( McCann )
Last Revision: August 2017
In the 1980s Computer Science professor Donald Knuth created a
low-level document formatting package that he named TeX. The letters
are supposed to be the Greek letters tau, epsilon, and chi, which is
why "TeX" is pronounced "tech."
To make TeX easier to use, another computer scientist, Leslie Lamport,
wrote a group of TeX macros and called the combination LaTeX (pronounced
"LAH-tech" or "LAY-tech," but never "LAY-techs"). The current
version is 2e, and has been the current version since 1994. LaTeX
allows authors to create documents much like
web page designers can create web pages in HTML: LaTeX is essentially
a mark-up language. It is definitely not a word processor.
Why learn LaTeX? In the sciences and engineering fields, many
conference papers and journal articles are created using LaTeX. It was
created to construct documents that include complex mathematical
expressions that are often difficult to create using ordinary word
- Sample LaTeX Files:
- My Examples:
- To encourage CSc 245 students to give LaTeX a try for
formatting homework assignments, I created
Its leading comments introduce pdflatex for formatting,
it has examples that show
how to format of a variety of typical 245 homework answers,
and it even shows how to import images into your document.
to the formatted PDF version
should allow you to see how to format most of your answers.
To format the PDF yourself, you'll need the image file:
- An earlier example I created is
It demonstrates a some
of the basics. Instructions for typesetting the document
using the UNIX programs latex, dvips,
and ps2pdf can be found in the comments at the head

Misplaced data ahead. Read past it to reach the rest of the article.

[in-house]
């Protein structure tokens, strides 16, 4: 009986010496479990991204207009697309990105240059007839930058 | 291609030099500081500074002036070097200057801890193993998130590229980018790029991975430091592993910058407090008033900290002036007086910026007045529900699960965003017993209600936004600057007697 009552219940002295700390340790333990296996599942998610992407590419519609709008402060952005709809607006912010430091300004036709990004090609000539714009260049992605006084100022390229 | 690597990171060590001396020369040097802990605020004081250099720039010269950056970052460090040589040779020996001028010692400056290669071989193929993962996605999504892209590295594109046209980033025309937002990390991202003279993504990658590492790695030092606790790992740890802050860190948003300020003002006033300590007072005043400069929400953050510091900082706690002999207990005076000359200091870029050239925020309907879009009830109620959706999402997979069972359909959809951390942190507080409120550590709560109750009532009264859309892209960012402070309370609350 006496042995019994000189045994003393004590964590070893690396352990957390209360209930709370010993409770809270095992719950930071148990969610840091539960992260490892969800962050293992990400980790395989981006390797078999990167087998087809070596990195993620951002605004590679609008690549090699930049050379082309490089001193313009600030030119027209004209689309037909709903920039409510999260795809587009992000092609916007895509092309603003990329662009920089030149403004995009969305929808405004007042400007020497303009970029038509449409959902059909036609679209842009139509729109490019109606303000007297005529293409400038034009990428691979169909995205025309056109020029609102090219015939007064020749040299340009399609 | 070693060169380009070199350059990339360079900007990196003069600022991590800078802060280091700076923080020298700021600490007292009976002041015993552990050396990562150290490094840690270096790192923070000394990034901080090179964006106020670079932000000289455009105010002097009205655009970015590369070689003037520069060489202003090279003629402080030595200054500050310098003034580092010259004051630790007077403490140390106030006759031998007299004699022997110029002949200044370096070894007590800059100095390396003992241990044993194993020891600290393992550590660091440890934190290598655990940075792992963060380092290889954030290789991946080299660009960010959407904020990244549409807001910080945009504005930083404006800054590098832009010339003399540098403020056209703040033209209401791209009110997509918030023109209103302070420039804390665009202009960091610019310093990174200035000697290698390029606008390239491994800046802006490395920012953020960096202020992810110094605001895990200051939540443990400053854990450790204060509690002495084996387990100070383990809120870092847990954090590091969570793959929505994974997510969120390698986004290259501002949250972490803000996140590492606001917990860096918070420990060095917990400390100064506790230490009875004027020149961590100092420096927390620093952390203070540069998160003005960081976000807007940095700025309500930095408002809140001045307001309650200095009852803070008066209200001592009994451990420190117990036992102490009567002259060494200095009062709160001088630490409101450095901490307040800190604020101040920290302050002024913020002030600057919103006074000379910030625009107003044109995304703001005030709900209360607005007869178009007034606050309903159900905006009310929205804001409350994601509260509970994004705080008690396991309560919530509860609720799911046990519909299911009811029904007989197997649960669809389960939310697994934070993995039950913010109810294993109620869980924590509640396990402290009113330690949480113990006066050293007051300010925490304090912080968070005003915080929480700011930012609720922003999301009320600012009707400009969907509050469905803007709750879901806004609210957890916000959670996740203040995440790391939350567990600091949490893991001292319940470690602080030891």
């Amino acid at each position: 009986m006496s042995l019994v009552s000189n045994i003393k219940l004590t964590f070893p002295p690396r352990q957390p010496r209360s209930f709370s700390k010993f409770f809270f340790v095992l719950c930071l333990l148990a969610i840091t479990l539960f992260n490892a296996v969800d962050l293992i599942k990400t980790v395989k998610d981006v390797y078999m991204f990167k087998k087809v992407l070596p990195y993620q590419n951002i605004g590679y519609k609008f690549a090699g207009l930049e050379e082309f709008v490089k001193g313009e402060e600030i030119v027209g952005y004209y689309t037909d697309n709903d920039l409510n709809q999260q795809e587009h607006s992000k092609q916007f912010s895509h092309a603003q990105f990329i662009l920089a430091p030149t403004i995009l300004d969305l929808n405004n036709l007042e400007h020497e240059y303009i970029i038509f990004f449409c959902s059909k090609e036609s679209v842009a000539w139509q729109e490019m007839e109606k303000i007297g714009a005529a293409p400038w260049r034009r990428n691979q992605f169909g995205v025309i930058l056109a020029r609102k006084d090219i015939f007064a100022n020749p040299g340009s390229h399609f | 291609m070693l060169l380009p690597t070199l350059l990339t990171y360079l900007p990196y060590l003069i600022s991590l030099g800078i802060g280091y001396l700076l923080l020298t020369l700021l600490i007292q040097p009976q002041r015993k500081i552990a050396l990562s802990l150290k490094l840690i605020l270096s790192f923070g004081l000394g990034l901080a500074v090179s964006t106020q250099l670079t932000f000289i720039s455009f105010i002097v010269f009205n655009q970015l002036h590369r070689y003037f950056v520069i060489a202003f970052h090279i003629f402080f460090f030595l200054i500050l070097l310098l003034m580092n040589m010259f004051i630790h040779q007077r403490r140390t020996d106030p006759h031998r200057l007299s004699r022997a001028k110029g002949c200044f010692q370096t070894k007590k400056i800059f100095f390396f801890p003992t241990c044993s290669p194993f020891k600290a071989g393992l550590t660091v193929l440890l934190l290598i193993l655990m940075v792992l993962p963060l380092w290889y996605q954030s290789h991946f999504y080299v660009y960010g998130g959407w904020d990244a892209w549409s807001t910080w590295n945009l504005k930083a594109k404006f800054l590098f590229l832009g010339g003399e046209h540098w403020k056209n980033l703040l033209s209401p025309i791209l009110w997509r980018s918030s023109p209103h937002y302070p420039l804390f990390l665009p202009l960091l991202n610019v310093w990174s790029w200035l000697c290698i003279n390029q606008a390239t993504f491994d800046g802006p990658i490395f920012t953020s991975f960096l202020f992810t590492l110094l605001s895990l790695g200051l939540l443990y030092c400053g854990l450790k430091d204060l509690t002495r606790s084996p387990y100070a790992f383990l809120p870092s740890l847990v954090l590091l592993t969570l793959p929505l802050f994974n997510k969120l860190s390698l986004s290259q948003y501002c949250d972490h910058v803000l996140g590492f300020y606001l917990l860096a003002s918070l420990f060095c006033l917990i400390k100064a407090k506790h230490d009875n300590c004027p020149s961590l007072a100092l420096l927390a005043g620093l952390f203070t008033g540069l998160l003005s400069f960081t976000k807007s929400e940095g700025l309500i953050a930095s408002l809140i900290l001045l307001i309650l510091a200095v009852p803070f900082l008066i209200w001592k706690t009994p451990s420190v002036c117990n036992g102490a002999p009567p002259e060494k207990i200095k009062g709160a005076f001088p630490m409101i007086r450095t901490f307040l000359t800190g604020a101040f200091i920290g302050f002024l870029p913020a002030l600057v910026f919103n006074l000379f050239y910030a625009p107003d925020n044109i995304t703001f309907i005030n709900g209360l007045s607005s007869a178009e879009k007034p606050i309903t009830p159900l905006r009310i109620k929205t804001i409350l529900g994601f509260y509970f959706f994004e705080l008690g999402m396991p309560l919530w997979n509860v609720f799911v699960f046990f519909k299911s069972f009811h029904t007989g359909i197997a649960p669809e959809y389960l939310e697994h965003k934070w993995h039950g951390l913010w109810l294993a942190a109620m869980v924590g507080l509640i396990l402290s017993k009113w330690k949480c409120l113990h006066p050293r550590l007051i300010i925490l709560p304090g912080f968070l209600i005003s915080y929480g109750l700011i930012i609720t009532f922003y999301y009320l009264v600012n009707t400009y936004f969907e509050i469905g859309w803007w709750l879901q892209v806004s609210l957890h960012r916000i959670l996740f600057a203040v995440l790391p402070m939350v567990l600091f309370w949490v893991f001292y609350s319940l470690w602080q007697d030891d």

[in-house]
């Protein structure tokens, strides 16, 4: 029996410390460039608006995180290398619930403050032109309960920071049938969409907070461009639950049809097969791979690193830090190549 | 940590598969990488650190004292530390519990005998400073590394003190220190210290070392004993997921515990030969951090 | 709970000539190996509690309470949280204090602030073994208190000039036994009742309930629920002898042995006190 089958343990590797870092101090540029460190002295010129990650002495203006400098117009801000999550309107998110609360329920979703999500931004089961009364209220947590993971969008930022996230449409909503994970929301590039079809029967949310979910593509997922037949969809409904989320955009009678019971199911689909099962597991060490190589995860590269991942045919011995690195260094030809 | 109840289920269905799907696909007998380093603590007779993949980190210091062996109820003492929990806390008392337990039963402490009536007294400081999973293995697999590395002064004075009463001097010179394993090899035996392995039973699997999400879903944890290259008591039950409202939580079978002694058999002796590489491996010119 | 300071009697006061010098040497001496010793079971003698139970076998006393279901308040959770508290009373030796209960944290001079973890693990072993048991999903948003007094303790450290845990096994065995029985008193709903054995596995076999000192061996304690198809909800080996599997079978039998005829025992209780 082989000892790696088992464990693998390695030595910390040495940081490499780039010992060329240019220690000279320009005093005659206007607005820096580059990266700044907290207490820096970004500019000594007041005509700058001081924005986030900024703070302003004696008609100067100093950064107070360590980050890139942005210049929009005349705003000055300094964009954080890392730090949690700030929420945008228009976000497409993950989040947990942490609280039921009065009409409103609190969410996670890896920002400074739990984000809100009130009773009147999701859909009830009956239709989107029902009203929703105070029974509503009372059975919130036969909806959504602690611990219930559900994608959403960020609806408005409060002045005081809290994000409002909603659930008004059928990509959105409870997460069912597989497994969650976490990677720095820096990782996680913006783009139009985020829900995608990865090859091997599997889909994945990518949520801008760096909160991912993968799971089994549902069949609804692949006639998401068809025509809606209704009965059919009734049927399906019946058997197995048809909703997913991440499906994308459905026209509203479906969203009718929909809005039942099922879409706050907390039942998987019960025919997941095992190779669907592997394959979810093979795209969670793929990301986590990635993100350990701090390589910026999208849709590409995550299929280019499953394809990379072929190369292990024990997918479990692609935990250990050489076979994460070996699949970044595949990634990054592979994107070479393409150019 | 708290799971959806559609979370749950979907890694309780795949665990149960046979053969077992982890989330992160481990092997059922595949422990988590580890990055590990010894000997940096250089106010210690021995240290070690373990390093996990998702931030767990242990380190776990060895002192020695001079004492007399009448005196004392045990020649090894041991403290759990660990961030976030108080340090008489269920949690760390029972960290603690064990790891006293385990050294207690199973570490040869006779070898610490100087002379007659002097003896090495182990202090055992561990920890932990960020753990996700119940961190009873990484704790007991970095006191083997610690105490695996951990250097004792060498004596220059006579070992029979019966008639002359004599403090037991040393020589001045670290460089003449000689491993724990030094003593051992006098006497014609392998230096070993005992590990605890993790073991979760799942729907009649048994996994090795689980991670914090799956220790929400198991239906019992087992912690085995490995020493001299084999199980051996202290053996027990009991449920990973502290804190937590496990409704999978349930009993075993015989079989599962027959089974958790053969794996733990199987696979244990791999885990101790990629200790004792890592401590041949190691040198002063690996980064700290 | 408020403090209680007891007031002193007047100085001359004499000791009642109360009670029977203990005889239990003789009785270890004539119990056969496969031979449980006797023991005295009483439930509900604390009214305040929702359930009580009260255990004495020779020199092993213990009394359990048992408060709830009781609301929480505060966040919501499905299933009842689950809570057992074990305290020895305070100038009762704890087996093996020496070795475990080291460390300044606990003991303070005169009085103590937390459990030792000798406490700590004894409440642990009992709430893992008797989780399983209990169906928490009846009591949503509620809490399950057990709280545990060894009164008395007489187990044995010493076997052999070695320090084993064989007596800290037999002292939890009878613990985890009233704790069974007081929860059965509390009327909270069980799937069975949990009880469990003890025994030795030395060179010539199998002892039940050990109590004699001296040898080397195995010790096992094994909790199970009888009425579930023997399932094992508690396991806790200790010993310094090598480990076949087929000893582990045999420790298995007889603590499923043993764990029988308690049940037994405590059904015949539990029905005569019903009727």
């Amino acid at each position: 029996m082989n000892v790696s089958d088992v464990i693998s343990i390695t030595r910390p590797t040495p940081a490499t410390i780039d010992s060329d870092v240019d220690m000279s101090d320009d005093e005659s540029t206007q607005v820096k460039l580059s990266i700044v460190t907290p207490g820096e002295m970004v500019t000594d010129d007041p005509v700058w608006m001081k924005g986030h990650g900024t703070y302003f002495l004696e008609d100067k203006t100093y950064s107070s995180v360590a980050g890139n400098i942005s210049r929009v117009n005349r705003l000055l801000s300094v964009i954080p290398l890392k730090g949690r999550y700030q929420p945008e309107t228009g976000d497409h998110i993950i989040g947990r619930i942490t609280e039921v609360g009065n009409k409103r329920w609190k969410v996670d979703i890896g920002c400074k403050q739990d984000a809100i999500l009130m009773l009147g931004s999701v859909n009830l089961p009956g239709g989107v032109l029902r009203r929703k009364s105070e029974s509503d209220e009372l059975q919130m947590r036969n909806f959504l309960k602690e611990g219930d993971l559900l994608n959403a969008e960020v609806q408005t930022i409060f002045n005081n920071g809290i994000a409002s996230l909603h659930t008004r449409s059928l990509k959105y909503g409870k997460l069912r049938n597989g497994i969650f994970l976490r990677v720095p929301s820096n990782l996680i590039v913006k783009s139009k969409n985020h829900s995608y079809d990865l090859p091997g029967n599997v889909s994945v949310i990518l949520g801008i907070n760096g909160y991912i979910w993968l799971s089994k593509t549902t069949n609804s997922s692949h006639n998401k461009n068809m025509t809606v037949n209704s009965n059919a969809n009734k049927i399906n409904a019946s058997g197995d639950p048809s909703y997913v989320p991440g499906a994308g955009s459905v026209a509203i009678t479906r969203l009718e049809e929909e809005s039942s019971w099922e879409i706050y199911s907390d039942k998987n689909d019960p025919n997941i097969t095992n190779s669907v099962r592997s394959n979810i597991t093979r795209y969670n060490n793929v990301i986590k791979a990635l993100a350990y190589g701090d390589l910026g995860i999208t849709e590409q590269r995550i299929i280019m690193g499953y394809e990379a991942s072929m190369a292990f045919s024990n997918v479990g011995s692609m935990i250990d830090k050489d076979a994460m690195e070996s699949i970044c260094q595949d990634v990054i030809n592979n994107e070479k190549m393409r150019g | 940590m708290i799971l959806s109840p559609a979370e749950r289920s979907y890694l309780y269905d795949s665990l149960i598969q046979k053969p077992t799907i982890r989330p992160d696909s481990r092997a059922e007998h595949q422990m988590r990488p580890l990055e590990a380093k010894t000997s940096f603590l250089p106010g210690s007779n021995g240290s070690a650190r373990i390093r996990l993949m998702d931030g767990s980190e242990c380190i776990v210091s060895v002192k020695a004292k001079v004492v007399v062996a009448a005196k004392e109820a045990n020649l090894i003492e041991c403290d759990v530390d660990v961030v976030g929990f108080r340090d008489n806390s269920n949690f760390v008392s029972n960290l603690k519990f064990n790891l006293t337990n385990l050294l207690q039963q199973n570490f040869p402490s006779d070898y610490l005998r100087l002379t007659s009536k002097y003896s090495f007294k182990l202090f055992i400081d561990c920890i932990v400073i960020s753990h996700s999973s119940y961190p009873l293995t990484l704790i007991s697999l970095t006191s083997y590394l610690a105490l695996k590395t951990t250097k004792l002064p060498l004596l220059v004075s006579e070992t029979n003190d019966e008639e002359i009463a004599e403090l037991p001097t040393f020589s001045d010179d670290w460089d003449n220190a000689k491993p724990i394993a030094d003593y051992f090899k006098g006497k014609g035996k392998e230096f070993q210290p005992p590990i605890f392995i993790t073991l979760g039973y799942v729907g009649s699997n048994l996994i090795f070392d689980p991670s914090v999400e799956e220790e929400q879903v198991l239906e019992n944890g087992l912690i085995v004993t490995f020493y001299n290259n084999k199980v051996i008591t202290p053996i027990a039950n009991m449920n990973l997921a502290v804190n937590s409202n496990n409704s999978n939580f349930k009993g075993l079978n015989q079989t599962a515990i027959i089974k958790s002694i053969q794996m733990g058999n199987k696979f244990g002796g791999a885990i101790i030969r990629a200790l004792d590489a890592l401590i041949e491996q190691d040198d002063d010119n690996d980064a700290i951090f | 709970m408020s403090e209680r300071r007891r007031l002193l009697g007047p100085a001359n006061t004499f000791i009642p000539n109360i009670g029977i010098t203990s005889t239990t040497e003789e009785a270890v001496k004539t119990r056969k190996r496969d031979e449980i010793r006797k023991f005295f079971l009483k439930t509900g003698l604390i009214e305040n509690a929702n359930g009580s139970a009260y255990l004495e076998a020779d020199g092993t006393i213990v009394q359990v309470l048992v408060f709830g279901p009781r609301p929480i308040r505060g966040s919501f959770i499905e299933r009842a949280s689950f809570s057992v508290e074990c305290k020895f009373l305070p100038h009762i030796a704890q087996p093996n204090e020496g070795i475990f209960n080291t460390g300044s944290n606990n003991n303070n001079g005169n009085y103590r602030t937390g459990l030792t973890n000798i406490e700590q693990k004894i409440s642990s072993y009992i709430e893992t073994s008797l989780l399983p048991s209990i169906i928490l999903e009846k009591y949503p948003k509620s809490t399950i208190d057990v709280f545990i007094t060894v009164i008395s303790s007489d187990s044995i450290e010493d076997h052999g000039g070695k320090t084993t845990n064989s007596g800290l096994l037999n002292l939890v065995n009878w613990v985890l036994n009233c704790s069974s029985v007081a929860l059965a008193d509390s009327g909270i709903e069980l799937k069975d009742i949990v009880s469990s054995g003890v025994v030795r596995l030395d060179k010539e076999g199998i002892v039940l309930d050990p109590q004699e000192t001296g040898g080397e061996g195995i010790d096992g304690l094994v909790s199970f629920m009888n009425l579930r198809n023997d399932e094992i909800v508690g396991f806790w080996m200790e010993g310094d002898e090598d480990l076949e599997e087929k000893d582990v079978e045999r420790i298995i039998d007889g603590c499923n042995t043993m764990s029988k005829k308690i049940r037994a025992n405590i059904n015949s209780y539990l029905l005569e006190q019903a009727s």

of the file. If you'd like to see the resulting document,
here it is as a PDF file.
- One of the best free references is
The Not So Short Introduction to LaTeX 2e.
The subtitle used to be "Or LaTeX 2e in 87 minutes,"
but I see that it's now
139 174 157 minutes.
This matches the number of pages, so ... read fast!
- Another good basic reference is the
- The web pages of the
TeX Users Group (TUG)
have lots of TeX- and LaTeX-related information.
- Some of the many TeX and LaTeX tutorials:
- Rather than list a bunch, here's TUG's page titled
Books about TeX and Friends.
I use my 1999 third edition copy of Kopka and Daly's book all
the time. (The latest edition is the 4th, but LaTeX doesn't
change much; I haven't had a reason to upgrade.)
- I haven't installed a TeX/LaTeX package in a long time, but I used
for various versions of Windows and was happy with it.
- A variation of MiKTeX is TUG's
- The cross-platform
package is available for Windows.
- Mac OS X
is a version of TeX Live tailored for Mac OS X.
- UNIX / Linux
- If you use Linux, most distributions come standard with a version
of TeX and LaTeX. If yours doesn't have it, there's almost
certainly a downloadable package available for your distribution.
- TeX Live
package is available for most Unix-like OSes.
Do you have a comment on this page? I'd like to hear it; you can email me at